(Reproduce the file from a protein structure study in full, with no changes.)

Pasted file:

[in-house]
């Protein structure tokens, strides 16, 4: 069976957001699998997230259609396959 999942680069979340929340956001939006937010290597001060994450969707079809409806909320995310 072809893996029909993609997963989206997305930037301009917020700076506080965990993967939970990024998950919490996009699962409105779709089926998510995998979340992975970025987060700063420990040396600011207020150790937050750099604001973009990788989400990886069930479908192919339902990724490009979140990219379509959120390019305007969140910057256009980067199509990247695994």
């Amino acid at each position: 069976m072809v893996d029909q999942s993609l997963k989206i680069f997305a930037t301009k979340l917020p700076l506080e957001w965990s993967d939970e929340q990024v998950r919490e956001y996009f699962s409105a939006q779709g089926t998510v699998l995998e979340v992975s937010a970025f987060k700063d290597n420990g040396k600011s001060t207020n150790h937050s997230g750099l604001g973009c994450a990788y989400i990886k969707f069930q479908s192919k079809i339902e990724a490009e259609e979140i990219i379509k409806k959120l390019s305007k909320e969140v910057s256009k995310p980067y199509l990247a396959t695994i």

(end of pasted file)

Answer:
[in-house]
């Protein structure tokens, strides 16, 4: 069976957001699998997230259609396959 999942680069979340929340956001939006937010290597001060994450969707079809409806909320995310 072809893996029909993609997963989206997305930037301009917020700076506080965990993967939970990024998950919490996009699962409105779709089926998510995998979340992975970025987060700063420990040396600011207020150790937050750099604001973009990788989400990886069930479908192919339902990724490009979140990219379509959120390019305007969140910057256009980067199509990247695994």
């Amino acid at each position: 069976m072809v893996d029909q999942s993609l997963k989206i680069f997305a930037t301009k979340l917020p700076l506080e957001w965990s993967d939970e929340q990024v998950r919490e956001y996009f699962s409105a939006q779709g089926t998510v699998l995998e979340v992975s937010a970025f987060k700063d290597n420990g040396k600011s001060t207020n150790h937050s997230g750099l604001g973009c994450a990788y989400i990886k969707f069930q479908s192919k079809i339902e990724a490009e259609e979140i990219i379509k409806k959120l390019s305007k909320e969140v910057s256009k995310p980067y199509l990247a396959t695994i």